This Tele was fitted with a pair of Fender Player Series Alnico II Humbucker pickups, with split coils activated by a push-pull tone pot. The pots themselves are standard CTS units – they performed really well, as you’d expect from CTS, and would not require any kind of upgrade.

If modding is your scene, being a Mexican Fender, this model is able to accept most Fender USA components as drop-in replacements, and there is a ton of aftermarket support from non-OEM brands, too. This means you’re unlikely to have to make any permanent modifications in order to make upgrades.


One of the first things we did with this guitar was getting it on the scale. The model we received weighed in at 8lb and 3oz, which is about average for a Tele. Because it wasn’t too heavy, we found it to be comfortable to play while standing for extended periods of time. 

We particularly enjoyed the out of the box playability. Right out of the box, it was ready to go – the intonation was spot on, and the action was set low enough to be comfortable but not so low that we got chokeouts and fret buzz.

The slim, Modern C neck was fast, which works really well for the styles of music most tend to play on twin humbucker models! We were able to reach and stretch across the fretboard for complex chords, barre chords were comfortable, and single-note runs were a piece of cake.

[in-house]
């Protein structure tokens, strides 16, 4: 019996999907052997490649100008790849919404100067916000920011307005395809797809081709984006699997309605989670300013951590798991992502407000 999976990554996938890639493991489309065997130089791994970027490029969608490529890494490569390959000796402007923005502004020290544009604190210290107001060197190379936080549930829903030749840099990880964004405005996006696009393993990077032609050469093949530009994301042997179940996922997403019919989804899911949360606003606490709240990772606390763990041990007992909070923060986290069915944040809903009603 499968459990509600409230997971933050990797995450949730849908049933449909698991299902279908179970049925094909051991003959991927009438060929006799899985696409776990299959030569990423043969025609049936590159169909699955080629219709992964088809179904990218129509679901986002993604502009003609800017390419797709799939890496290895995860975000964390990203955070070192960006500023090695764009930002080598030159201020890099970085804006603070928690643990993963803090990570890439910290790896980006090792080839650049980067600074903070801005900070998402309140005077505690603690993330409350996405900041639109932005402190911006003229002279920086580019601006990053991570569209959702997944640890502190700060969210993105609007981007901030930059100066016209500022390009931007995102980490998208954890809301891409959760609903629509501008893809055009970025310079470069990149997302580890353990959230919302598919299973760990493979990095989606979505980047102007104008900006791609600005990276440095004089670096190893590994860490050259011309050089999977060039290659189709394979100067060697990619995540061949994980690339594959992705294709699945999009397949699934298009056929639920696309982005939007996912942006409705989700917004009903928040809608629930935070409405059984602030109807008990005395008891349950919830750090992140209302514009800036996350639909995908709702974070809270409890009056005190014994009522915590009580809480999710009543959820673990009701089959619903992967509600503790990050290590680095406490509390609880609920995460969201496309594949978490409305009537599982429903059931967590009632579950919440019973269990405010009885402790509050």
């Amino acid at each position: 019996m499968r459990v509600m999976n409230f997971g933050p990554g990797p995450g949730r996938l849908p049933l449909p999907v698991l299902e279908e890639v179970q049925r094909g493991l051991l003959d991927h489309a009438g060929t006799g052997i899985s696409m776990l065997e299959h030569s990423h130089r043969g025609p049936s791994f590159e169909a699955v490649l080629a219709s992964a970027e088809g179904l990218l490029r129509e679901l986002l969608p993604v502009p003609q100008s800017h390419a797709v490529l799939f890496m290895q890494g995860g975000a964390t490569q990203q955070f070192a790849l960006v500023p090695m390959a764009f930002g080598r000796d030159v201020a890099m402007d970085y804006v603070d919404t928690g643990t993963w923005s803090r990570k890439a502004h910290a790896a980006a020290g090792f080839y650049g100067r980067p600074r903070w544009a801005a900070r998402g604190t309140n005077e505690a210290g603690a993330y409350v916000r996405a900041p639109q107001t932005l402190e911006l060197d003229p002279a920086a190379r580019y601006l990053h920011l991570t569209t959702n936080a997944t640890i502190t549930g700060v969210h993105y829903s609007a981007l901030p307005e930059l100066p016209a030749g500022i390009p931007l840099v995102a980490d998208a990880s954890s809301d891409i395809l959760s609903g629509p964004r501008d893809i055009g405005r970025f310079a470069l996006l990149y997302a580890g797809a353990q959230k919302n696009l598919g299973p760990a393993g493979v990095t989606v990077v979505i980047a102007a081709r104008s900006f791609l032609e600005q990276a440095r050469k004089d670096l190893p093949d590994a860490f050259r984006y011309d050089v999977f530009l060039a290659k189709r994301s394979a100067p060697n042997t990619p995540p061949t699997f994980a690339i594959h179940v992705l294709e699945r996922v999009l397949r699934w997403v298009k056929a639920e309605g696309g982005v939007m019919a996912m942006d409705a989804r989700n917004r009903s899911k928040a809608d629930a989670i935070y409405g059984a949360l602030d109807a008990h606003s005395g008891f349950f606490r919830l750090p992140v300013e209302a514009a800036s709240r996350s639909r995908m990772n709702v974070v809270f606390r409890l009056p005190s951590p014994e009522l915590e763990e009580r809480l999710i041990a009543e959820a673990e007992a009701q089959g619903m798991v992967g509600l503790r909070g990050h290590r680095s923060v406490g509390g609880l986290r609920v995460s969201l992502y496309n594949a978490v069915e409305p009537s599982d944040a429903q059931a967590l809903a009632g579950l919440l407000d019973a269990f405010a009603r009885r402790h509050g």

It was crazy to hear such big, full tones coming from a Telecaster. The Alnico II pickups handled a full spectrum of style brilliantly, from rock and metal right through to softer country music. The sustain was incredible, especially on the bridge setting, and unlike anything we’ve played on a bolt-on neck guitar before. 

The neck position was warm and worked great for rhythm guitar. In the middle we got a great blend, with huge presence that never felt muddy.

Splitting the coils and getting single coil tones meant we weren’t losing out on the classic Telecaster “twang” either. With just a pull on the tone knob, we had a single coil bridge pickup mounted almost exactly where you’d find the single coil pickup on a standard model. The single coil tones weren’t quite as bright as you’d find on a true SS model, but they still added a huge amount of tonal variety to an otherwise already versatile guitar.

Other Guitars to Consider